A film oddly at 90 degrees from the contemporary cinema of the late 1970s with its heavily, albeit shocking, moralistic conclusion. Nevertheless it has a seriousness about the endeavour and doesn't rush itself (perhaps a little too slowly) while Anne of Green Gables sullies herself. There's a distinct lineage with many horror films of the following years where promiscuity didn't pay either. Keaton is a treat.
Say what you like: This is a bold film. Not only because of the time it was made (1977), but for showing a woman's sexuality on screen. Given what I like about it: There are a few things I really dislike about it. The fact that she is punished in the end for exploring her sexuality, and the treatment of homosexuals are things I find objectionable. It is a story of a time in the 70s. Needs to be on DVD so more can see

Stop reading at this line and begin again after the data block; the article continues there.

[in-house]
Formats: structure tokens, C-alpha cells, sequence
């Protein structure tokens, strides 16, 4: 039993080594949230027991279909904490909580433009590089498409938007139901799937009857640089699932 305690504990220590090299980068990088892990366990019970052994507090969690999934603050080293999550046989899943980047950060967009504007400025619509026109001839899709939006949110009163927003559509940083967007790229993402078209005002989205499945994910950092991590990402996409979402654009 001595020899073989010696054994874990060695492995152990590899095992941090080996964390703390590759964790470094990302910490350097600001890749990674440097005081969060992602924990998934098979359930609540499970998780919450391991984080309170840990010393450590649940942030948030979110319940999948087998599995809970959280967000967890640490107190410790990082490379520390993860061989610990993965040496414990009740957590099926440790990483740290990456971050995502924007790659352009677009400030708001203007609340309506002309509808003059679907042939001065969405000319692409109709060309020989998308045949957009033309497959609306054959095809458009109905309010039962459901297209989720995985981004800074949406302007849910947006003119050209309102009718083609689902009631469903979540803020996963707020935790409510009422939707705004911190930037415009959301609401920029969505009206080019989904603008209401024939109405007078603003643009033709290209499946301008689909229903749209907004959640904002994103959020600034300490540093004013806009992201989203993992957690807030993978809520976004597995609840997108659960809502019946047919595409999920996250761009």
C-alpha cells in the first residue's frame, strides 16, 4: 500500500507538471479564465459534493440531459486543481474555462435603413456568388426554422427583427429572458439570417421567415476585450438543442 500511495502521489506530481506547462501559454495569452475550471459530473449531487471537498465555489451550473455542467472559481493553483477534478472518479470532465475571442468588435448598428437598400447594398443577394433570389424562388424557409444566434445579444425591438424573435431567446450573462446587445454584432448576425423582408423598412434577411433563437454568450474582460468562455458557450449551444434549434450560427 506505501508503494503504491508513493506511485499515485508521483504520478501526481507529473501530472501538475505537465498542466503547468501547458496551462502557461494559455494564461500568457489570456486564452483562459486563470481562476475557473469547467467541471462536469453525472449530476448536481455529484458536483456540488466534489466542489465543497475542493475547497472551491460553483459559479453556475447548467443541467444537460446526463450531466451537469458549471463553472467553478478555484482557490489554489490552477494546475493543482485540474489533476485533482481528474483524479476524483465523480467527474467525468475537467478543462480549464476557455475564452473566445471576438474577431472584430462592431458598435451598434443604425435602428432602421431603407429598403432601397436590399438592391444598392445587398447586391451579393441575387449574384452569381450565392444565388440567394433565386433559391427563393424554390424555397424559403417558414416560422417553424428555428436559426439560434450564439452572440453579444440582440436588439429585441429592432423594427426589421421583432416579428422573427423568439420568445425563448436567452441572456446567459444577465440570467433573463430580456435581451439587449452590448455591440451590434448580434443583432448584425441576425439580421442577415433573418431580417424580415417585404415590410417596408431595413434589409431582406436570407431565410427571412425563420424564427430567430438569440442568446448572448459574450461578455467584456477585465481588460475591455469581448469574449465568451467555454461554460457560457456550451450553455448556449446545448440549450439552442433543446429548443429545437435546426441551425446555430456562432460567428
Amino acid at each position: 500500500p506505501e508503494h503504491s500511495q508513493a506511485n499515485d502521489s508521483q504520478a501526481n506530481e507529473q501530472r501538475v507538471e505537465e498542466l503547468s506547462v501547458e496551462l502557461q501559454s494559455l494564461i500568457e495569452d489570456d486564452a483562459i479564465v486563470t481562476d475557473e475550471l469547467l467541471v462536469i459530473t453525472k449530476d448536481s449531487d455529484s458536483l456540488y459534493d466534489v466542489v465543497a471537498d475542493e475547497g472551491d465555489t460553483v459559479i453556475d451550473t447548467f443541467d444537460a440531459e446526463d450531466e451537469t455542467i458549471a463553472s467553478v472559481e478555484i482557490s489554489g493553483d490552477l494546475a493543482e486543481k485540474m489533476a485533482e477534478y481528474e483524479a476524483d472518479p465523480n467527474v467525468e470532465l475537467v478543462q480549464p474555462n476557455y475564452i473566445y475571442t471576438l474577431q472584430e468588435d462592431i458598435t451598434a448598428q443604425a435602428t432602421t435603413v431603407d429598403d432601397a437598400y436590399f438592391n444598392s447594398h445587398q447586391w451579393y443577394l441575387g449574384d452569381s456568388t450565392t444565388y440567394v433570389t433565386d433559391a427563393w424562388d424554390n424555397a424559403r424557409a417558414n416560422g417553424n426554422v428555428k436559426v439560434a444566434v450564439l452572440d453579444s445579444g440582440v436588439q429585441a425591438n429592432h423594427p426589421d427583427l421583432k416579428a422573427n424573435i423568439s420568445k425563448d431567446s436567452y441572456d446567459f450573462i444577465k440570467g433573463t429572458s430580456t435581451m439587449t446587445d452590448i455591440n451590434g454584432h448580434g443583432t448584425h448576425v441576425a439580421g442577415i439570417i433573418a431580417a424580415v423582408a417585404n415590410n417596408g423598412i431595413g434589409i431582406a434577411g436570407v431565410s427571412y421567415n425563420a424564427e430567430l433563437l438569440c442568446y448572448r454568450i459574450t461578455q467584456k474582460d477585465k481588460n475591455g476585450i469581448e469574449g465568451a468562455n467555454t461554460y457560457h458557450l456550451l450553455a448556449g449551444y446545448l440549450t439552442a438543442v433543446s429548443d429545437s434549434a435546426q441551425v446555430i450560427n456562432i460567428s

Diane Keaton is riveting; this film and its gloriously eccentric performances (Keaton, Richard Gere, Tom Berenger's to name a few) are completely underrated. I'm a huge Annie Hall fan, but I think this performance deserved the Oscar. A weird, dark, hedonistic journey through the 70's... It's somethin' else.
Awesome 70s 'New York-as-hell' flick about a prim school-teacher's thirst for annihilation. Its been labeled by critics as a conservative morality tale against promiscuity but the actual film isn't really political, its more a character study of a self-destructive person, constantly looking for increasingly dangerous and reckless thrills to enliven her mundane life. Not gonna lie, I could relate.
A complex and enthralling examination of complicated emotion, clashing values, and even strange humor - all leading to a truly disturbing climax. Masterfully crafted by writer-director Richard Brooks and centered around a superb, authentic performance by Diane Keaton. A fascinating look at American culture in the 1970s and a true classic.